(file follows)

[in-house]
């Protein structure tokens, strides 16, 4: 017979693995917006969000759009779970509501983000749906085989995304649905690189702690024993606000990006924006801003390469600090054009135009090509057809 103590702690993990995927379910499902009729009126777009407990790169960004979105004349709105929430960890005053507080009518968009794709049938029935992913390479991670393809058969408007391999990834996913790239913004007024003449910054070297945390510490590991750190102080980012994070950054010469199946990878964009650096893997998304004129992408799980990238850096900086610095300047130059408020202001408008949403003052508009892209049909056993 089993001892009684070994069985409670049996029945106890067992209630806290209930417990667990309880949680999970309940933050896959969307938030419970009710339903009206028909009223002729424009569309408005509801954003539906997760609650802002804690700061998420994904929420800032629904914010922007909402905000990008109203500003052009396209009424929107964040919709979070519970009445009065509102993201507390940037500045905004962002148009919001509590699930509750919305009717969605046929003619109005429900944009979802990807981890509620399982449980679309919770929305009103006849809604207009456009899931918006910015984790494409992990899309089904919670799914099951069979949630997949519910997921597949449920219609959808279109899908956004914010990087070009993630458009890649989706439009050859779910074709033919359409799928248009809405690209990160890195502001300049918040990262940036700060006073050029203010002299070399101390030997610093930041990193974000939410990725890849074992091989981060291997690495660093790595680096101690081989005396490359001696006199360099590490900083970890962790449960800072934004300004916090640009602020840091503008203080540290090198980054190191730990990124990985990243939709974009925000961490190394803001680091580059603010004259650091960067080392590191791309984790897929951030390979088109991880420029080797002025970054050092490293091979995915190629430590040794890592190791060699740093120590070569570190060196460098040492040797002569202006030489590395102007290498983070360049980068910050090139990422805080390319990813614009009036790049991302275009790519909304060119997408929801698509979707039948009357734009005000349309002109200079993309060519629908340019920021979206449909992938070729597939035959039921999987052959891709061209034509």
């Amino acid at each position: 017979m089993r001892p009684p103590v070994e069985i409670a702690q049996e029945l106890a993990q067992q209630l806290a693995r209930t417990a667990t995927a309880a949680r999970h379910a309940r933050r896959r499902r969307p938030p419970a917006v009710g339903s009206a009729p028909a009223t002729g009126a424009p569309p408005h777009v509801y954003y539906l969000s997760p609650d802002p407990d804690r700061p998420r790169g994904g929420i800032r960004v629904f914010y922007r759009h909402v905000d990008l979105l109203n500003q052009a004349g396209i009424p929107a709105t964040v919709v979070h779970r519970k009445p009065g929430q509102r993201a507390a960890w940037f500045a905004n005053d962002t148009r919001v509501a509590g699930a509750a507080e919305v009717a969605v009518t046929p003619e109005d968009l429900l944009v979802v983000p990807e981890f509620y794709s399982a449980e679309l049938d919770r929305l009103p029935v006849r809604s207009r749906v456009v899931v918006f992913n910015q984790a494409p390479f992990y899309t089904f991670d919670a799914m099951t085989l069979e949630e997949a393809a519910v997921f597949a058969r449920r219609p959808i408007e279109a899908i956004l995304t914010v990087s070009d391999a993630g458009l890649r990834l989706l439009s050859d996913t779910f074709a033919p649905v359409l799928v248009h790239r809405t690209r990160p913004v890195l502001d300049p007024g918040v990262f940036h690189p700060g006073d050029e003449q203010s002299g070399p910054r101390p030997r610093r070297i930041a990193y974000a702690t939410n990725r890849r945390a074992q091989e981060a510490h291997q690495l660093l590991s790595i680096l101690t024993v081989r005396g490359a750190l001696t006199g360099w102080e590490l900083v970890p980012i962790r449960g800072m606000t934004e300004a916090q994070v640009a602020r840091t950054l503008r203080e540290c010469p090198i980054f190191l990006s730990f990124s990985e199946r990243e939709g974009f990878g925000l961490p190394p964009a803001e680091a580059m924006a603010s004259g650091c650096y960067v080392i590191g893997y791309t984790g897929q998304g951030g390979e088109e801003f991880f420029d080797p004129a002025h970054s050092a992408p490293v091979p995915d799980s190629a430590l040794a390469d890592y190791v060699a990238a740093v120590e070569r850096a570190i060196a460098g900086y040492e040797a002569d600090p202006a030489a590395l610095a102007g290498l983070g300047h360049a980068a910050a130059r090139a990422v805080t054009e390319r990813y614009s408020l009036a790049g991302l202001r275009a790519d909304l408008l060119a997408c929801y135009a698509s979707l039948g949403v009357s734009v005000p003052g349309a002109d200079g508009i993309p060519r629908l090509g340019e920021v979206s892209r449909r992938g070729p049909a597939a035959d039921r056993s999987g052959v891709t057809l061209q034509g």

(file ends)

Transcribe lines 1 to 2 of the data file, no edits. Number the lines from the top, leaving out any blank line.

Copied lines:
[in-house]
């Protein structure tokens, strides 16, 4: 017979693995917006969000759009779970509501983000749906085989995304649905690189702690024993606000990006924006801003390469600090054009135009090509057809 103590702690993990995927379910499902009729009126777009407990790169960004979105004349709105929430960890005053507080009518968009794709049938029935992913390479991670393809058969408007391999990834996913790239913004007024003449910054070297945390510490590991750190102080980012994070950054010469199946990878964009650096893997998304004129992408799980990238850096900086610095300047130059408020202001408008949403003052508009892209049909056993 089993001892009684070994069985409670049996029945106890067992209630806290209930417990667990309880949680999970309940933050896959969307938030419970009710339903009206028909009223002729424009569309408005509801954003539906997760609650802002804690700061998420994904929420800032629904914010922007909402905000990008109203500003052009396209009424929107964040919709979070519970009445009065509102993201507390940037500045905004962002148009919001509590699930509750919305009717969605046929003619109005429900944009979802990807981890509620399982449980679309919770929305009103006849809604207009456009899931918006910015984790494409992990899309089904919670799914099951069979949630997949519910997921597949449920219609959808279109899908956004914010990087070009993630458009890649989706439009050859779910074709033919359409799928248009809405690209990160890195502001300049918040990262940036700060006073050029203010002299070399101390030997610093930041990193974000939410990725890849074992091989981060291997690495660093790595680096101690081989005396490359001696006199360099590490900083970890962790449960800072934004300004916090640009602020840091503008203080540290090198980054190191730990990124990985990243939709974009925000961490190394803001680091580059603010004259650091960067080392590191791309984790897929951030390979088109991880420029080797002025970054050092490293091979995915190629430590040794890592190791060699740093120590070569570190060196460098040492040797002569202006030489590395102007290498983070360049980068910050090139990422805080390319990813614009009036790049991302275009790519909304060119997408929801698509979707039948009357734009005000349309002109200079993309060519629908340019920021979206449909992938070729597939035959039921999987052959891709061209034509």